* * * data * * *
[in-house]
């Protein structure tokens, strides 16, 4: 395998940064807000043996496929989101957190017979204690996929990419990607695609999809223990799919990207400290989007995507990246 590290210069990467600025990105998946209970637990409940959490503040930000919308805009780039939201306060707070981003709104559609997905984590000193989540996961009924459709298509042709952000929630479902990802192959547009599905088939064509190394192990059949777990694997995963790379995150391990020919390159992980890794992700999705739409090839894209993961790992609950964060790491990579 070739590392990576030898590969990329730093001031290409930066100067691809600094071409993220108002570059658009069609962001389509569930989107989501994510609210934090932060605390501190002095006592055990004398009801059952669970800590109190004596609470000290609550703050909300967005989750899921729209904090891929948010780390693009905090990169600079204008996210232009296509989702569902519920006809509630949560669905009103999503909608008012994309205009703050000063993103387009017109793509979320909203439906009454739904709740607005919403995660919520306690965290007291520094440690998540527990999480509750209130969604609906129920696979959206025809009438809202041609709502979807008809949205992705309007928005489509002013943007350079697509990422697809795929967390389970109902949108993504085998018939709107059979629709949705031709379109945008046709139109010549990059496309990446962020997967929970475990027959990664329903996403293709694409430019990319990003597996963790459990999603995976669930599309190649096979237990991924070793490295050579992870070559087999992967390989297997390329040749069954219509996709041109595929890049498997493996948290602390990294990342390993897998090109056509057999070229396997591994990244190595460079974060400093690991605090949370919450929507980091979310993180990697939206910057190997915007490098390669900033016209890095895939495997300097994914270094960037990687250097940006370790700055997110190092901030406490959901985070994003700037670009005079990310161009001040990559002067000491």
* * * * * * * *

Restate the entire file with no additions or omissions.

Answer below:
[in-house]
């Protein structure tokens, strides 16, 4: 395998940064807000043996496929989101957190017979204690996929990419990607695609999809223990799919990207400290989007995507990246 590290210069990467600025990105998946209970637990409940959490503040930000919308805009780039939201306060707070981003709104559609997905984590000193989540996961009924459709298509042709952000929630479902990802192959547009599905088939064509190394192990059949777990694997995963790379995150391990020919390159992980890794992700999705739409090839894209993961790992609950964060790491990579 070739590392990576030898590969990329730093001031290409930066100067691809600094071409993220108002570059658009069609962001389509569930989107989501994510609210934090932060605390501190002095006592055990004398009801059952669970800590109190004596609470000290609550703050909300967005989750899921729209904090891929948010780390693009905090990169600079204008996210232009296509989702569902519920006809509630949560669905009103999503909608008012994309205009703050000063993103387009017109793509979320909203439906009454739904709740607005919403995660919520306690965290007291520094440690998540527990999480509750209130969604609906129920696979959206025809009438809202041609709502979807008809949205992705309007928005489509002013943007350079697509990422697809795929967390389970109902949108993504085998018939709107059979629709949705031709379109945008046709139109010549990059496309990446962020997967929970475990027959990664329903996403293709694409430019990319990003597996963790459990999603995976669930599309190649096979237990991924070793490295050579992870070559087999992967390989297997390329040749069954219509996709041109595929890049498997493996948290602390990294990342390993897998090109056509057999070229396997591994990244190595460079974060400093690991605090949370919450929507980091979310993180990697939206910057190997915007490098390669900033016209890095895939495997300097994914270094960037990687250097940006370790700055997110190092901030406490959901985070994003700037670009005079990310161009001040990559002067000491």